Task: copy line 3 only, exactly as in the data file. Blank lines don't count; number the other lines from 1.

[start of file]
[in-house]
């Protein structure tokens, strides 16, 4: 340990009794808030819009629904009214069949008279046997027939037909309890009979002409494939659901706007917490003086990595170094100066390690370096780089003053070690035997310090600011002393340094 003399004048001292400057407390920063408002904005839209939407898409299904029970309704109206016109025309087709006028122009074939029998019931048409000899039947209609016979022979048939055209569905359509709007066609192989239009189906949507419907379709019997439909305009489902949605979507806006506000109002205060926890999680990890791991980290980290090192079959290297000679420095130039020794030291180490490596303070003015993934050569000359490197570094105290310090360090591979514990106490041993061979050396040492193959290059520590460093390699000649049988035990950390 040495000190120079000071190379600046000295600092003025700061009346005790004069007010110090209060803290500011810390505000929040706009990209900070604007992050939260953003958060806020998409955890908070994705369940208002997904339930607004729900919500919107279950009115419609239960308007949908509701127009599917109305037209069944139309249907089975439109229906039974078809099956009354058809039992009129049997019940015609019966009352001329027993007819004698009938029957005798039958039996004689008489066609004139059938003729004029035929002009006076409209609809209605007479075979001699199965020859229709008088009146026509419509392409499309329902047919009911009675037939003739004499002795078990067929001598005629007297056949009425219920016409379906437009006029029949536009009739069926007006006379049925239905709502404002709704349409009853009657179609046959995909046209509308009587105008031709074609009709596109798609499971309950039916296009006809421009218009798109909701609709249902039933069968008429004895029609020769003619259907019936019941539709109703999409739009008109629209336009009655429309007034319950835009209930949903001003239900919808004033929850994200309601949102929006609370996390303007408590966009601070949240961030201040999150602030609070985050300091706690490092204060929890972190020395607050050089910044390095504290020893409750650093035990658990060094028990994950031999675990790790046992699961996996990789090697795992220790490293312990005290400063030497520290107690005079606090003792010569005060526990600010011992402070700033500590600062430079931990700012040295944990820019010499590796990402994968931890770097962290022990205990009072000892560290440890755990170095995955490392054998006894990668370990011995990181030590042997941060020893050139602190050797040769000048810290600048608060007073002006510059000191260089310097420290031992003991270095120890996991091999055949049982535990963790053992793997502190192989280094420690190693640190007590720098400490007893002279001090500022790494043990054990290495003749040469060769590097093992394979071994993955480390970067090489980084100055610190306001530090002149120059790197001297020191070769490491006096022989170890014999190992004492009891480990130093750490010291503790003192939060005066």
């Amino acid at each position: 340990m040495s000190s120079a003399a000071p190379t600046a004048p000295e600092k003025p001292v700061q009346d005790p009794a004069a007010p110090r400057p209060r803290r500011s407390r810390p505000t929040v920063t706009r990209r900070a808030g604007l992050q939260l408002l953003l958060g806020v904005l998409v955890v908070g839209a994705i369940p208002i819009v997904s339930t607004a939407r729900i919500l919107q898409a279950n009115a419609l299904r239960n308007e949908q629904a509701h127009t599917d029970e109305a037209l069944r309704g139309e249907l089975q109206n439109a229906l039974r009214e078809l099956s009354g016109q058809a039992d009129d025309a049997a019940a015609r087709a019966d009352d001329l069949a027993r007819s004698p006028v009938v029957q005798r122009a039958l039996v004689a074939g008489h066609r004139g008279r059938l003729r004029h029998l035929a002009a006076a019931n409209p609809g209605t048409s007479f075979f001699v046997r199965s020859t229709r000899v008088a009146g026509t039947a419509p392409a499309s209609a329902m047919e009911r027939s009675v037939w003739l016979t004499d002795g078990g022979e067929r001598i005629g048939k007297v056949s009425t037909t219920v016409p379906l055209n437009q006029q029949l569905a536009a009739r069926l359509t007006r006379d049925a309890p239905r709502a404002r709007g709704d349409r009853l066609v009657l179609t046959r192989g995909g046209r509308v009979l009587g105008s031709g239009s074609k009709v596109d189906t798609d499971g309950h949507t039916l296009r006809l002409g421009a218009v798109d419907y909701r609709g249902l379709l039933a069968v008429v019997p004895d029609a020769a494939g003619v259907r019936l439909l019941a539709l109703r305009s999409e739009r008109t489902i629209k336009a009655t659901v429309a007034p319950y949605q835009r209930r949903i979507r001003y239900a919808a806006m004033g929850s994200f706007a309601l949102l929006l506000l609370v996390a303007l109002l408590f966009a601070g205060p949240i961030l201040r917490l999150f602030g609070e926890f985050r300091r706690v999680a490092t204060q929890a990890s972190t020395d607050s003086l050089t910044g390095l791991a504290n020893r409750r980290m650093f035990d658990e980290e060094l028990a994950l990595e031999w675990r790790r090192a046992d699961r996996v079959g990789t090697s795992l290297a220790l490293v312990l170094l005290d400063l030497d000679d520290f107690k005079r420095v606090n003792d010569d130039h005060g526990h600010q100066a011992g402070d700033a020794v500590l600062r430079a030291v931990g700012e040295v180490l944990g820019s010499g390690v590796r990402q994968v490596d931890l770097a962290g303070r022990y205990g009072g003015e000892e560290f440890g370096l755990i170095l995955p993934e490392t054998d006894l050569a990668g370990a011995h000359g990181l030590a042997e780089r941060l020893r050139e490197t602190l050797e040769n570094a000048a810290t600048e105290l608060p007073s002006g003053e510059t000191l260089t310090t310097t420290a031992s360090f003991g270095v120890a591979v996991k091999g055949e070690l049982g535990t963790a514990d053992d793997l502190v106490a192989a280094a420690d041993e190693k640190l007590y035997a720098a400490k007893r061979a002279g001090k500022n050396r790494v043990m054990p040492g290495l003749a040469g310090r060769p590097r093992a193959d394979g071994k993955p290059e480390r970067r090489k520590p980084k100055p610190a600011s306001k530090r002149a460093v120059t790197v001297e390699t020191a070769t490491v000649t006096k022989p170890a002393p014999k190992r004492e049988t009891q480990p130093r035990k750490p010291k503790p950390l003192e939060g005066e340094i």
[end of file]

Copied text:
């Amino acid at each position: 340990m040495s000190s120079a003399a000071p190379t600046a004048p000295e600092k003025p001292v700061q009346d005790p009794a004069a007010p110090r400057p209060r803290r500011s407390r810390p505000t929040v920063t706009r990209r900070a808030g604007l992050q939260l408002l953003l958060g806020v904005l998409v955890v908070g839209a994705i369940p208002i819009v997904s339930t607004a939407r729900i919500l919107q898409a279950n009115a419609l299904r239960n308007e949908q629904a509701h127009t599917d029970e109305a037209l069944r309704g139309e249907l089975q109206n439109a229906l039974r009214e078809l099956s009354g016109q058809a039992d009129d025309a049997a019940a015609r087709a019966d009352d001329l069949a027993r007819s004698p006028v009938v029957q005798r122009a039958l039996v004689a074939g008489h066609r004139g008279r059938l003729r004029h029998l035929a002009a006076a019931n409209p609809g209605t048409s007479f075979f001699v046997r199965s020859t229709r000899v008088a009146g026509t039947a419509p392409a499309s209609a329902m047919e009911r027939s009675v037939w003739l016979t004499d002795g078990g022979e067929r001598i005629g048939k007297v056949s009425t037909t219920v016409p379906l055209n437009q006029q029949l569905a536009a009739r069926l359509t007006r006379d049925a309890p239905r709502a404002r709007g709704d349409r009853l066609v009657l179609t046959r192989g995909g046209r509308v009979l009587g105008s031709g239009s074609k009709v596109d189906t798609d499971g309950h949507t039916l296009r006809l002409g421009a218009v798109d419907y909701r609709g249902l379709l039933a069968v008429v019997p004895d029609a020769a494939g003619v259907r019936l439909l019941a539709l109703r305009s999409e739009r008109t489902i629209k336009a009655t659901v429309a007034p319950y949605q835009r209930r949903i979507r001003y239900a919808a806006m004033g929850s994200f706007a309601l949102l929006l506000l609370v996390a303007l109002l408590f966009a601070g205060p949240i961030l201040r917490l999150f602030g609070e926890f985050r300091r706690v999680a490092t204060q929890a990890s972190t020395d607050s003086l050089t910044g390095l791991a504290n020893r409750r980290m650093f035990d658990e980290e060094l028990a994950l990595e031999w675990r790790r090192a046992d699961r996996v079959g990789t090697s795992l290297a220790l490293v312990l170094l005290d400063l030497d000679d520290f107690k005079r420095v606090n003792d010569d130039h005060g526990h600010q100066a011992g402070d700033a020794v500590l600062r430079a030291v931990g700012e040295v180490l944990g820019s010499g390690v590796r990402q994968v490596d931890l770097a962290g303070r022990y205990g009072g003015e000892e560290f440890g370096l755990i170095l995955p993934e490392t054998d006894l050569a990668g370990a011995h000359g990181l030590a042997e780089r941060l020893r050139e490197t602190l050797e040769n570094a000048a810290t600048e105290l608060p007073s002006g003053e510059t000191l260089t310090t310097t420290a031992s360090f003991g270095v120890a591979v996991k091999g055949e070690l049982g535990t963790a514990d053992d793997l502190v106490a192989a280094a420690d041993e190693k640190l007590y035997a720098a400490k007893r061979a002279g001090k500022n050396r790494v043990m054990p040492g290495l003749a040469g310090r060769p590097r093992a193959d394979g071994k993955p290059e480390r970067r090489k520590p980084k100055p610190a600011s306001k530090r002149a460093v120059t790197v001297e390699t020191a070769t490491v000649t006096k022989p170890a002393p014999k190992r004492e049988t009891q480990p130093r035990k750490p010291k503790p950390l003192e939060g005066e340094i």